Music and Performing Arts

Singing and C-flutes in the major scale; musical notation and dictation; rhythms; percussion instruments; solfège; singing in rounds; class play; speech

Handwork

Crocheting

Eurythmy 

Alphabet gestures; “spelling” simple words or names; major and minor movements in musical gesture. 

Movement Education

Continued jump rope activities; tag games and relay races; begin tumbling; begin circus arts; throwing and catching games.

Note: Each class teacher approaches this general curriculum guide with the freedom to shift and cater it to the particular group of students he or she is teaching.

Grade 4

Fourth Grade

History

Local and regional history of Maryland, Virginia, and Washington, DC

English and Grammar

Composition; letter writing; grammar; research; animal reports

Literature

Norse sagas; and poetry; Native American stories; Kalevala; poetry.

Library

Animal research projects

Mathematics

Fractions; factoring continued; geometry; complex four-part symmetry; Celtic knots

Geography and Sciences

Animal studies; local geography (Maryland, Virginia, and Washington, DC) 

Spanish

Conversation; grammar; reading; writing short compositions

Art

Colored pencil drawing; pastels; animal drawings; woven form drawing (Celtic knots); maps; watercolor painting

Music and Performing Arts

Violin or cello; C-flutes; reading and musical notation; part singing; class play

Handwork

Cross-stitching

Woodwork

Carving; hand whittling

Eurythmy

Crossing forms in the space; concentration and rod exercises

Movement Education

Circus arts; games; rhythmic exercises

Note: Each class teacher approaches this general curriculum guide with the freedom to shift and cater it to the particular group of students he or she is teaching.

Grade 5

Fifth Grade

History and Social Studies 

Ancient India, Persia, Mesopotamia, Egypt, Greece, and China; Hinduism; Buddhism 

English and Grammar

Grammar; active and passive voice; book reports 

Literature 

Greek myths; scenes from ancient history; tall tales; biographies

Library

Dewey Decimal System. 

Mathematics

Decimals; geometric forms; Pythagorean theorem

Geography and Sciences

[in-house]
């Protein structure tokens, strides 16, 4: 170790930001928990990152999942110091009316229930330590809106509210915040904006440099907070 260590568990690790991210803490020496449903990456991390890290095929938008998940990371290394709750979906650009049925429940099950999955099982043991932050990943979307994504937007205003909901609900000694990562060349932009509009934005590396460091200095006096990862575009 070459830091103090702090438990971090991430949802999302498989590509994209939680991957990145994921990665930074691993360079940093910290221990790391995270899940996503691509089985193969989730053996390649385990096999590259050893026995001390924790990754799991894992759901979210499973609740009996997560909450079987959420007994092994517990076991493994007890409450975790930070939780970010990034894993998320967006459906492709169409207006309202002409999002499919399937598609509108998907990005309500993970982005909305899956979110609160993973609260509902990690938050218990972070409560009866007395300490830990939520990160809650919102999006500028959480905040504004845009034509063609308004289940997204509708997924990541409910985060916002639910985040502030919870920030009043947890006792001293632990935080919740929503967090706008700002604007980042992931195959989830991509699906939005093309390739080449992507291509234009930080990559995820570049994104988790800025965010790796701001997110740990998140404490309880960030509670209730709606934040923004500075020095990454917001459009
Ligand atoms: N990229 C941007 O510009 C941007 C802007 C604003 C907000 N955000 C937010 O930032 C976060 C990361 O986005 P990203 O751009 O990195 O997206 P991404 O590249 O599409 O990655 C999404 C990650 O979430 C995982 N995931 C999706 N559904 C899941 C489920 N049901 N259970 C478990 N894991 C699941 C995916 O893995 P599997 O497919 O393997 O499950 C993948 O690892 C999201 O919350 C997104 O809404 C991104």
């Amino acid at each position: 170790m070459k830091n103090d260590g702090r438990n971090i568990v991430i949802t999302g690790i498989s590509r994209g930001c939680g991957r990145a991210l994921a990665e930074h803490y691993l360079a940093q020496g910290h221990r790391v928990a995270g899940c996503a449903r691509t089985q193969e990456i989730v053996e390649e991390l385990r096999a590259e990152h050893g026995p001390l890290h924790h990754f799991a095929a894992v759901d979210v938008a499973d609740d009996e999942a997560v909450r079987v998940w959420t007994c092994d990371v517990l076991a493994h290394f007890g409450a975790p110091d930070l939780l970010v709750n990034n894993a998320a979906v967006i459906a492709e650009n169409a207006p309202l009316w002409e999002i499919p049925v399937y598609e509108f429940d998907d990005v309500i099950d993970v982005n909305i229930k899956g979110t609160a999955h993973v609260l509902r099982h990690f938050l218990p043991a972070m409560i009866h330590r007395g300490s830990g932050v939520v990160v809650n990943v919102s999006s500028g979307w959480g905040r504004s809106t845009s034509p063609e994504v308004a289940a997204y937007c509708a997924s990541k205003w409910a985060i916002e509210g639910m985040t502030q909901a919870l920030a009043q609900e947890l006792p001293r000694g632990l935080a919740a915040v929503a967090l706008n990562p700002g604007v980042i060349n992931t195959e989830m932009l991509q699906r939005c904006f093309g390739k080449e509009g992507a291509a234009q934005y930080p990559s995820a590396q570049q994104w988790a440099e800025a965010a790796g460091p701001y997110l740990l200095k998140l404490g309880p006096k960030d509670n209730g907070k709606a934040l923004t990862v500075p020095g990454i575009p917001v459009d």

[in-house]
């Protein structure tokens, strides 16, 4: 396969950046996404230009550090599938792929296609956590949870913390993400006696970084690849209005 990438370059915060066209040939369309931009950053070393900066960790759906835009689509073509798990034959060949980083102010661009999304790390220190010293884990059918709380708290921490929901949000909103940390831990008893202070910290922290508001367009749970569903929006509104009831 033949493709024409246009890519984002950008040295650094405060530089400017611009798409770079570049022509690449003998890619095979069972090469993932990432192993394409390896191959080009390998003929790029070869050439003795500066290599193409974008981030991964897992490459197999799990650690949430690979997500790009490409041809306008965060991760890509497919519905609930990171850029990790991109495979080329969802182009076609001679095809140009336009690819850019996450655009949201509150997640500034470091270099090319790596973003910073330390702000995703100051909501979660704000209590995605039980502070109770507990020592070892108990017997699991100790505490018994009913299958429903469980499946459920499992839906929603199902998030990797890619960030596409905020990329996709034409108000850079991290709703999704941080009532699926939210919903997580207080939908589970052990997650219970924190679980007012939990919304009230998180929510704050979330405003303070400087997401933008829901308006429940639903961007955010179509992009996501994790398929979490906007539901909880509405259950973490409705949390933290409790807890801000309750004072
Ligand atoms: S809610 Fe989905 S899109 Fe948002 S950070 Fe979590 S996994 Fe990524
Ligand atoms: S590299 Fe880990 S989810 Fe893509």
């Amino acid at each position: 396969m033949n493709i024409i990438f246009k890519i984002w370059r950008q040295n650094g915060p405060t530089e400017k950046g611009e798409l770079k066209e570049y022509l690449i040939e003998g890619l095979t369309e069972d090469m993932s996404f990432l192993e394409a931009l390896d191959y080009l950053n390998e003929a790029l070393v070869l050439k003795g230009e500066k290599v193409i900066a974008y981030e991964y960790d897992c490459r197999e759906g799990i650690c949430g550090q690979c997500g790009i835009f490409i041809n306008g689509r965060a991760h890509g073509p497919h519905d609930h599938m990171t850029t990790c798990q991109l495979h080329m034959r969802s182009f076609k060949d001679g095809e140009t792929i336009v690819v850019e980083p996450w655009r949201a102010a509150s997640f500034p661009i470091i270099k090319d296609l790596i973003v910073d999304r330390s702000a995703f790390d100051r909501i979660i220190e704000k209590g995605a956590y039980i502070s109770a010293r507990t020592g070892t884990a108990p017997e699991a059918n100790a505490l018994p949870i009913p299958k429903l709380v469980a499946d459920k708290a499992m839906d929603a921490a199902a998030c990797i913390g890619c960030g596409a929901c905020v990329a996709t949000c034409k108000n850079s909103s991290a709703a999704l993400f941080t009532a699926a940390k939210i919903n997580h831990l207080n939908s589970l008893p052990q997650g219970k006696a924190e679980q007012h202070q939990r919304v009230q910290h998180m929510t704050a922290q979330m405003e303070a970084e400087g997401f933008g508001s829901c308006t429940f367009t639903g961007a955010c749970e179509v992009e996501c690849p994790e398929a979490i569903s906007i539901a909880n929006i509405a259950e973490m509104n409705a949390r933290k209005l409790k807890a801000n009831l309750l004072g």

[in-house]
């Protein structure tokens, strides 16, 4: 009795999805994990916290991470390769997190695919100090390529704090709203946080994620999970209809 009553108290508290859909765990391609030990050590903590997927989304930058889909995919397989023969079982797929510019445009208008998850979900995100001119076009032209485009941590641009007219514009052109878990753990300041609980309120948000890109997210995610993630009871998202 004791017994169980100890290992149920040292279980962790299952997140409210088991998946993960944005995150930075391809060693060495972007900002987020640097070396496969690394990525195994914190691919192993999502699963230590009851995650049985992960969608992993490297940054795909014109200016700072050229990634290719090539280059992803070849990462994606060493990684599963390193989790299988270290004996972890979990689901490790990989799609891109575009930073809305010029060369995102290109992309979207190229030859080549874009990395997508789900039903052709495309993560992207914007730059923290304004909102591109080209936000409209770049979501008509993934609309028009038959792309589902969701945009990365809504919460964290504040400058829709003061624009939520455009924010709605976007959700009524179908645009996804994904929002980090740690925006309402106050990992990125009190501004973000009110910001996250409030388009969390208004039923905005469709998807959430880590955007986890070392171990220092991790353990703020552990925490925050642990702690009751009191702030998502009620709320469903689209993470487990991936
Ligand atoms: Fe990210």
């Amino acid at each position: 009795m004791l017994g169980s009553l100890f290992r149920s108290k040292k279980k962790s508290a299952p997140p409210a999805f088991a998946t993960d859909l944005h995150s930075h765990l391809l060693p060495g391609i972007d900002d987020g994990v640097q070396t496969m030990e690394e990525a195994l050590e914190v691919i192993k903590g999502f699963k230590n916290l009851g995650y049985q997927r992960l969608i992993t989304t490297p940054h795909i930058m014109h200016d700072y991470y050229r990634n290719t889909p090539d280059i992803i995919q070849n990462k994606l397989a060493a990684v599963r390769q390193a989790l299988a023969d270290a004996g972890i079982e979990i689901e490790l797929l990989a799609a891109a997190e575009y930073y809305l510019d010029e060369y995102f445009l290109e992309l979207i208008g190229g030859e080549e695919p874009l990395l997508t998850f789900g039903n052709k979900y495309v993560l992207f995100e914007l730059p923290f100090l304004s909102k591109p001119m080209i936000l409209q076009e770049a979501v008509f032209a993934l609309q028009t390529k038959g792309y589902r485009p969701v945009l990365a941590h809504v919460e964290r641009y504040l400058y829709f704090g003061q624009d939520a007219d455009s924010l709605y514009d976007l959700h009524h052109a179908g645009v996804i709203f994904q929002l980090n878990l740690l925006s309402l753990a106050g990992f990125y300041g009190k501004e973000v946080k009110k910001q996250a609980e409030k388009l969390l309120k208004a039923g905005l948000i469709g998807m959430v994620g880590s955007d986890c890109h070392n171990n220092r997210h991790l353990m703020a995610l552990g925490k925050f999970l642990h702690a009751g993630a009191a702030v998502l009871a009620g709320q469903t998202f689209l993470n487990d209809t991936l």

Botany; biomes; US and North American geography; unusual animals; insects

Spanish

Speaking; reading; writing; grammar; Mexico; festivals.

Art

Freehand geometric drawing; watercolor painting; maps; drawing for botany; nature sketches; clay modeling

Music and Performing Arts

Class play; Orchestra; singing in parts; Grades 5 & 6 Chorus

Handwork

Advance 3D knitting; projects in the round

Woodwork

Carving bowls; symmetry; use of gouges, mallets, etc.

Eurythmy

Five-pointed star; rod exercises continued; gestures of musical tones; major scales

Movement Education 

Greek games (javelin, discus, ring wrestling, long jump, running); circus arts; relays

Note: Each class teacher approaches this general curriculum guide with the freedom to shift and cater it to the particular group of students he or she is teaching.

The Class Teacher

At WWS, each class has a core teacher that stays with them for multiple years. Especially in the younger grades, this "class teacher" is the primary teacher who works with the children. This continuity enhances the children’s learning in both academic and social aspects and enables the class teacher to develop a deep understanding of the child as an individual and the class as a community.

In contrast with the traditional model in which an elementary school teacher teaches the same curriculum year after year but must “learn” and grow to understand and cater his or her teaching style to a new group of students every year, the Waldorf school approach allows the class teacher to deepen his or her understanding of the individual needs and nuances of their class and model the act of learning and preparing new curriculum year after year.

Main Lesson

Each day begins with the class teacher and a lively two-hour main lesson which concentrates on one subject for a period of three to four weeks. These “Main Lesson Blocks” vary in their subject matter: math, science, history, English, and geography are all taught in this block format.

This intensive, concentrated focus on a subject over several weeks builds a strong connection to the subject, and because the main lesson is a longer class period, there is time to explore subjects through a variety of activities such as drama, music, visual arts, movement, and writing. This multifaceted approach allows children to engage fully in the act of learning not just with their heads, but also with their heart and their hands.